Minority kicks against cost of Pwalugu dam project

The Minority in Parliament is accusing government of inflating the cost of the Pwalugu multi-purpose dam project.

President Nana Addo Dankwa Akufo-Addo in November, last year,  cut sod for the US$366,011,991 yet-to-be-approved project,  which is expected to generate 60 megawatts of power when completed.

The project comes with a US$55,379,808 million 50 megawatt solar power plant, and a 2,400 hectare irrigation scheme at the cost of US$474,042,142.

“The Minority is vehemently opposed to the outrageous cost of the project which by all standards has been hugely and unconscionably padded,” Minority Leader, Haruna Iddrisu, said at a press conference in Parliament, yesterday.

According to the caucus, the average cost of a megawatt of power anywhere in the world costs US$1.5 million.

Per their calculation, the unit cost of a megawatt in the deal under consideration is over US$6 million, a cost the Minority said has been ‘padded’.

Mr Iddrisu, the Member of Parliament for Tamale South, wondered why the necessary approvals had not been secured prior to the sod-cutting.

“The critical question is why would a government hasten to commission a dam project when approval for the contract has not been approved?” he asked.

The caucus has thus served notice that it would not be part of approval of the project, which was currently before the House for consideration.

It argued that per provisions of Chapter Twenty of Parliament’s Standing Orders, Committees were mandated to handle contract agreements, which were under their purview if same was not a financial agreement in line with Article 181of the 1992 Constitution.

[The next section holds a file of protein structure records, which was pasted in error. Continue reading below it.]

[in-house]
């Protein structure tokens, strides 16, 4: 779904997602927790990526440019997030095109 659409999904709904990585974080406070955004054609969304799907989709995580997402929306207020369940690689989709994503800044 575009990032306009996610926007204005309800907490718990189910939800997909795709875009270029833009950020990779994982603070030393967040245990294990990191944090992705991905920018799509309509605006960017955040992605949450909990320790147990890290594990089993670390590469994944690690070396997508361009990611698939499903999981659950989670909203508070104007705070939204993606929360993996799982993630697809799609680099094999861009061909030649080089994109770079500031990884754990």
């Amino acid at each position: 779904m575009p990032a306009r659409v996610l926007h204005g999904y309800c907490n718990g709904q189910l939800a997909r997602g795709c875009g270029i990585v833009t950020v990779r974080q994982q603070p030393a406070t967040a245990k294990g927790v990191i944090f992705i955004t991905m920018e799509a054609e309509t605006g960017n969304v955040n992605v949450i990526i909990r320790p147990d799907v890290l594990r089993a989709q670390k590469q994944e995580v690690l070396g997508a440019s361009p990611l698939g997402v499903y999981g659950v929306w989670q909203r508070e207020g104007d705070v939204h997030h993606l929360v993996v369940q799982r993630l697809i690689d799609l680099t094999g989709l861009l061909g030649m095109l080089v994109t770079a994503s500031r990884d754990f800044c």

In view of the above, Mr Iddrisu said referring the agreement to the Finance Committee instead of the Mines and Energy and Agriculture Committees was unconstitutional.

“The Minority hereby entreats the government of President Akufo-Addo and the Majority side of the House to immediately depart from this unlawful and unfortunate conduct, failing which the Minority shall adopt legitimate processes to save the nation from this unbearable financial loss,” he warned.

Mr Iddrisu questioned how the Chinese construction firm – Powerchina International Group Limited – was chosen to execute the project.

Suspecting the government of plans to shortchange the state by rushing the deal to the House before adjournment in December, last year,  he said, “the Akufo-Addo led government is once again attempting to use the backdoor to surreptitiously implement this project which is a ridiculous top-off.”

The caucus, Iddrisu clarified, was not against the project but concerned about the cost involved.


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